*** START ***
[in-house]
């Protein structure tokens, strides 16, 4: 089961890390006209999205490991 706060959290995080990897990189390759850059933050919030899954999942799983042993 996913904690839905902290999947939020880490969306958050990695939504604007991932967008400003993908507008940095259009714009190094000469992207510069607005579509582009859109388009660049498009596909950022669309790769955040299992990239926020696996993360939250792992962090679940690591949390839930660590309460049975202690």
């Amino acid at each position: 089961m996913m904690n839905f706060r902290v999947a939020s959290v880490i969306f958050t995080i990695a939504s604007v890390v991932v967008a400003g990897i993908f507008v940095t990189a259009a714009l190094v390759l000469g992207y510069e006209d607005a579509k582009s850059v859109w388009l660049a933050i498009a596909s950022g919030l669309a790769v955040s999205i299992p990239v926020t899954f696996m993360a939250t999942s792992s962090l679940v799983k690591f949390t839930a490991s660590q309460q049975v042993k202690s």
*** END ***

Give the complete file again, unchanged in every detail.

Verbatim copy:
[in-house]
């Protein structure tokens, strides 16, 4: 089961890390006209999205490991 706060959290995080990897990189390759850059933050919030899954999942799983042993 996913904690839905902290999947939020880490969306958050990695939504604007991932967008400003993908507008940095259009714009190094000469992207510069607005579509582009859109388009660049498009596909950022669309790769955040299992990239926020696996993360939250792992962090679940690591949390839930660590309460049975202690």
């Amino acid at each position: 089961m996913m904690n839905f706060r902290v999947a939020s959290v880490i969306f958050t995080i990695a939504s604007v890390v991932v967008a400003g990897i993908f507008v940095t990189a259009a714009l190094v390759l000469g992207y510069e006209d607005a579509k582009s850059v859109w388009l660049a933050i498009a596909s950022g919030l669309a790769v955040s999205i299992p990239v926020t899954f696996m993360a939250t999942s792992s962090l679940v799983k690591f949390t839930a490991s660590q309460q049975v042993k202690s």